The current project follows an international project and final meeting held in Manchester, UK, in November 2010. The Manchester meeting resulted in a set of consensus recommendations, the Hinxton Group’s “Statement on Policies and Practices Governing Data and Materials Sharing and Intellectual Property in Stem Cell Science.” This consensus statement will serve as the springboard for the current project focused on Japan and China. We have invited key stakeholders from Japan and China in a process to evaluate and refine the Hinxton Group’s consensus recommendations for managing the challenges raised by intellectual property (IP) and data/materials sharing practices in stem cell research in a way that promotes both scientific innovation and the public good, and to identify those elements of the refined recommendations that may be actionable at the institutional, regional or national level in these countries.
Tension is increasing between fairly new and strong proprietary structures in science and norms of openness and free exchange. The distribution of knowledge and scientific resources is garnering renewed attention in part over concerns that increased commercialization and patenting in academic science could be affecting the pace of development and distribution of research data, materials and products. While current structures of IP and funding that are designed to spur innovation in scientific research and development (R&D) have been successful by some measures, some features of the current proprietary environment risk slowing innovation in R&D and skewing attention toward large markets, to the disadvantage of small markets, such as those for rare diseases and those in emerging economies. Scientific communities and policymakers alike have noted that increased sharing of data and materials could produce collective gains and create better conditions for solving complex technical hurdles, a view that is in some ways in tension with maintaining strong patent rights.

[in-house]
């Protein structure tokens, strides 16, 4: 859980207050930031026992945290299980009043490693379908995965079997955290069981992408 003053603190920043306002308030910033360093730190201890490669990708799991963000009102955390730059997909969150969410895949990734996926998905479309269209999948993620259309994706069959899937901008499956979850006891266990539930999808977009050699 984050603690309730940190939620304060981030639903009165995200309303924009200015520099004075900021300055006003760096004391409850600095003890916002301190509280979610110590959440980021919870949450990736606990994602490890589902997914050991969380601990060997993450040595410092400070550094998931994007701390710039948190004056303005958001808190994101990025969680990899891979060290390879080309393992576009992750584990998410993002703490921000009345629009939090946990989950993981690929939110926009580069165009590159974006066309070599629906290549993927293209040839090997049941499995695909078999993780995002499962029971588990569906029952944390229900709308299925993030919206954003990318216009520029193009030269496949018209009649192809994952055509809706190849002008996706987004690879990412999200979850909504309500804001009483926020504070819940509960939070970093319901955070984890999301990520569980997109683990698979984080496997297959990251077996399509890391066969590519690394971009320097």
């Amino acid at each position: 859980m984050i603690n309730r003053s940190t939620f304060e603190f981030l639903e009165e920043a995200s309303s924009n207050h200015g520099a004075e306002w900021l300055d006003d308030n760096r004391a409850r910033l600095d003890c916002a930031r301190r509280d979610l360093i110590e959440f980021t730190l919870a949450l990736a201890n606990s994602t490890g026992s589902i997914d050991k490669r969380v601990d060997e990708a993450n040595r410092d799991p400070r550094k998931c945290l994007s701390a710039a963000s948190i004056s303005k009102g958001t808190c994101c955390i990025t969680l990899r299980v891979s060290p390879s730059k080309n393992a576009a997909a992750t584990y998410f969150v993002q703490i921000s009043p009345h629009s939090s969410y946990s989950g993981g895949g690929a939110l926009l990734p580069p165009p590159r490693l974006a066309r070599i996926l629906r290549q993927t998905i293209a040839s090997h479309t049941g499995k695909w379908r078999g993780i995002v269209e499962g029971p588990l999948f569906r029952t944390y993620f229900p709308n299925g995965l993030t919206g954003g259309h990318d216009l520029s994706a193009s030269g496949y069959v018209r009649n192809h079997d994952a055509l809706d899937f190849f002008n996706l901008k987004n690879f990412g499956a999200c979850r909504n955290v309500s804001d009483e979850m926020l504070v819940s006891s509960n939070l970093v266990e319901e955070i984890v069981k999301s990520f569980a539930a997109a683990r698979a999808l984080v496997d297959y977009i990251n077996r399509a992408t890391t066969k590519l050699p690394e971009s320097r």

While these issues are pervasive in science generally, existing property relations within the field of stem cell research may be especially problematic with respect to both research productivity and benefit distribution. First, the tree-like shape of cell differentiation pathways lends itself to blocking positions. Second, data and materials sharing is particularly important, especially with respect to cell lines and affiliated data, including characterization data, culture conditions, and information about the human donors of the materials used to create the cell lines. Third, cell-based interventions have potential both in therapies that can be applied generally and those that are individually tailored. Finally, governments at different scales have explicitly invested in stem cell research for purposes of economic growth, problematizing the notion of science as a global public good, and creating a patchwork of regulations governing this work. This public investment is reflected in the significant percentage (44%) of stem cell-related IP held by government and academic entities, which may have less experience and expertise than their industry counterparts in effectively exploiting such portfolios.
While similar issues have been studied before, prior approaches have inadequately recognized the deep relationship between efforts to spur R&D in science and accounts of science as a public good. Furthermore, there is benefit to exploring pragmatic solutions to the problems of spurring R&D, while at the same time addressing the deeper philosophical questions underlying the entire endeavor. A more comprehensive approach that grapples with both the micro- (e.g., individual lab difficulties procuring needed cell lines) and macro-level (e.g., the philosophical orientation of national patent systems) issues simultaneously enables the development of practical recommendations for near-term fixes that leave the door open for future transformational work to more fully align the system as a whole with the idea of science as a public good, making the path between the two clear, if not simple. Furthermore, such a project is particularly timely given the current rethinking of global financial arrangements, including the advisability of state intervention in the market.
While delegates for the Manchester meeting included experts from Japan and China, the consensus statement reflects the views of the full group of approximately 45 delegates from 9 countries. The current project takes on the critical task of evaluating the applicability of the Manchester consensus statement at the local level, in individual countries.
Asia has a special role to play for a number of reasons. First, there is a huge amount of basic science being done (including the game-changing work by Shinya Yamanaka), but Asia is dramatically underrepresented in terms of IP in stem cell research. Second, the region faces unique challenges due to a less well-developed innovation infrastructure, making it generally more difficult to get new inventions to market. Finally, it is not at all clear that the moral principles governing stem cell research arrived at by a mostly Western group will be entirely transferable to Japan or China.